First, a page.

Nik Christensen, Light in the Fog, Acrylics and Sumi ink on Duck canvas, 230 x 180 cm, 2021
With Light in the Fog, Christensen is directing his own ensemble of fantastical theater performers as deconstructed figure-based abstractions reminiscent of dignitary official portraits, inspired by Kurosawa’s movies, Ukiyo-e prints, as well as traditional Japanese theatre, Kabuki, or Butoh dance. Treating the sitters as collections of features from which he is sculpting new models on a flat surface, they are used as an amalgamation of props he is continuously breaking apart and putting back together. The altered forms are then placed closer to the viewer and in full-frontal, pushing the details of the fabric patterns, the stance, and the fiery shapes to a more prominent position against the vague surroundings. Their theatrical, static postures are suggesting movement that preceded or is following, placing them in an “in-between” moment and accentuating the underlying dynamics. “To me, better than applause is the middle finger,” Christensen states as he approaches the canvas with a “hit and run” attitude, using the ambiguity of the visuals to reveal his commitment and confidence. Simply observing the additions or damages of his process and responding to them by finding ways to turn them into part of the image, he is walking a tightrope stretched between the limited, almost rudimentary tools and an exclusive palette. And in the moment of perfect stillness, when all the elements settle down together, we’re left with a harmonious, highly evocative picture that is ready to either burst into a fierce action or slowly fade into the backdrop.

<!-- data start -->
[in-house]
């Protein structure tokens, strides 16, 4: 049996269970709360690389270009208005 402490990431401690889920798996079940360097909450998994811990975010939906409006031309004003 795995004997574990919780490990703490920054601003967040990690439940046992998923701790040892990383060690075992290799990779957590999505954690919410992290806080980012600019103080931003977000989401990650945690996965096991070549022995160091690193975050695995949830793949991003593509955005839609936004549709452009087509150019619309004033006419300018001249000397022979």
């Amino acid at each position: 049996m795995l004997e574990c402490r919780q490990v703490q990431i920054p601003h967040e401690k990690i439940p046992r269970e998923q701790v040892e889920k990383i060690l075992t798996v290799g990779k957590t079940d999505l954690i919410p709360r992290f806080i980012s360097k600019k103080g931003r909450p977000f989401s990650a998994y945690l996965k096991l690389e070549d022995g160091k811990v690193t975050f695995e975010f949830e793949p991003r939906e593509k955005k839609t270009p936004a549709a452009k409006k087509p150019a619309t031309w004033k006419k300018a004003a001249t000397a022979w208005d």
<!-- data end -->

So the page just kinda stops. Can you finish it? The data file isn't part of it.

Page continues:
Creative platform The Curators Room is a living, breathing ecosystem that is continuously developing and molding with each exhibition, each performance, each space, both online and offline. Committed to encouraging conversations, challenging and questioning the boundaries of art, and exploring the visions of the art world-to-come, it is a constantly evolving community with many different, intergenerational, and cross-disciplinary voices. Voices of artists, curators, thinkers, art lovers, and collectors that act and grow together.
On the 6th of April, Nik Christensen: Light in the Fog will inaugurate The Curators Room – La Oficina Barcelona, a permanent exhibition space for The Curators Room at Carrer de Trafalgar
45 in Barcelona.
Nik Christensen, I Didn’t Think to Leave a Letter, Acrylics and Sumi ink on canvas, 80 x 60 cm, 2022